How to troubleshoot - the best strategy
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In this article, we're sharing with you what we believe is the best strategy to troubleshoot problems with your guitar rig - no matter if you own a BluGuitar product or products of other manufacturers. It's based years of experience with all kinds of gear and issues. If you follow these instructions, you will be able to exactly determine the fault, which will help you with solving the issue and/or acquiring service. Since the center of every guitar rig is the amp, we'll take it from there and then work our way through the peripheral devices.
First things first: minimize the signal chain
The more devices and components there are in the signal chain, the greater the probability that one of them will cause problems - and the more difficult it will be to locate the source of the fault. Therefore, when troubleshooting, you should start with the absolute minimum of components and remove everything else from the signaling for the time being:
Guitar -> guitar cable -> amp -> speaker cable -> speaker / headphones
Double check for "stupid" mistakes
Before we start locating the defect, let's make sure there really is a defect. Please double check your rig for the following things:
- Are all units in the signal chain switched on?
- Are all cables plugged in correctly?
- Is the volume knob on your guitar turned up?
- Are all volume controls on your amp (and pedals and other devices, if used) turned up?
- In case of the AMP1: are the tone controls (BASS, MIDDLE, TREBLE) turned up?
- Are all cables in the correct sockets?
Categorize the problem
In order to locate a possible defect in your guitar rig, it is essential to first detect what kind of issue we're dealing with. Depending on which issue you're experiencing, the troubleshooting process will look slightly different. So the question now is: which of the following categories des your problem fit into?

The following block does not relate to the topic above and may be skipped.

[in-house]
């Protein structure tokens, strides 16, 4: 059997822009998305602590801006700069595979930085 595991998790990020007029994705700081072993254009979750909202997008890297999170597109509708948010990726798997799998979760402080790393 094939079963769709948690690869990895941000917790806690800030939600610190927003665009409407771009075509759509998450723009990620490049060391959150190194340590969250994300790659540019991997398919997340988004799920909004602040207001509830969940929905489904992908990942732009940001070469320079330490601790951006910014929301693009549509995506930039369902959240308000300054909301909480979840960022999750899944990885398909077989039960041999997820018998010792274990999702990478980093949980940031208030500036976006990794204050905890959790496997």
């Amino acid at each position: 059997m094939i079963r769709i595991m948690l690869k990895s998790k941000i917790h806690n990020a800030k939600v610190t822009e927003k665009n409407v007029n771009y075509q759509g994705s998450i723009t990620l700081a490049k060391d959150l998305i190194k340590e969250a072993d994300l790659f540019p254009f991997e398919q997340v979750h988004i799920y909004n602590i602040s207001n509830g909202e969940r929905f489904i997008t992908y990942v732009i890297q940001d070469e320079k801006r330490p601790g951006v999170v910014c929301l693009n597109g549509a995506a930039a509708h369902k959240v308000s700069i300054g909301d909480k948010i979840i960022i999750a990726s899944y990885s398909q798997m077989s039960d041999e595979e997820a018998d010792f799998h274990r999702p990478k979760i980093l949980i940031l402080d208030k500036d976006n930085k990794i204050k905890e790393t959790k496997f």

No function (unit doesn't switch on)
If your unit doesn't switch on at all, please check the power supply:
- Use a different power outlet
- Check the mains lead
- Check the fuse of the device
If the power supply is fine and the unit still doesn't switch on, it is most likely defective.Delete
Make sure everything's properly connected and all controls are turned somewhat up. Now switch off the NoiseGate (if present). You should at least hear some noise in the speaker. If not, the amp is most likely defective.
You can locate the defect more precisely by plugging the guitar straight into the amp's FX RETURN (or LINE IN):
- If you still get no sound, then the power amp is defective. For double checking you might want to use the FX SEND into another amp. If this works, you have the confirmation that the power amp is the problem.
- If, on the other hand, there is a sound audible when plugging your guitar straight into the power amp, then the preamp is defective. Again, can you double check this by connecting the FX SEND to another amp. If you still get no sound, you have the confirmation that the preamp is the problem.
In case your amp has different preamp channels (like the AMP1), please switch between the channels. If you get no sound from all of them, then the defect is in the shared input stage in front of the separate channels - or after them. If only one of the channels is the cause of the problem, then only this particular channel will not work, while the others will work just fine.
If your stripped down rig works fine, all peripheral devices (if present) should be brought back into the signal chain gradually to identify the source of the problem.Delete
Unwanted noise (hum, hiss, feedback, bad sound)
Noise such as humming, beeping, feedback, etc., can have many causes when it comes to guitar amplifiers. The source of the noise can be identified in the following ways: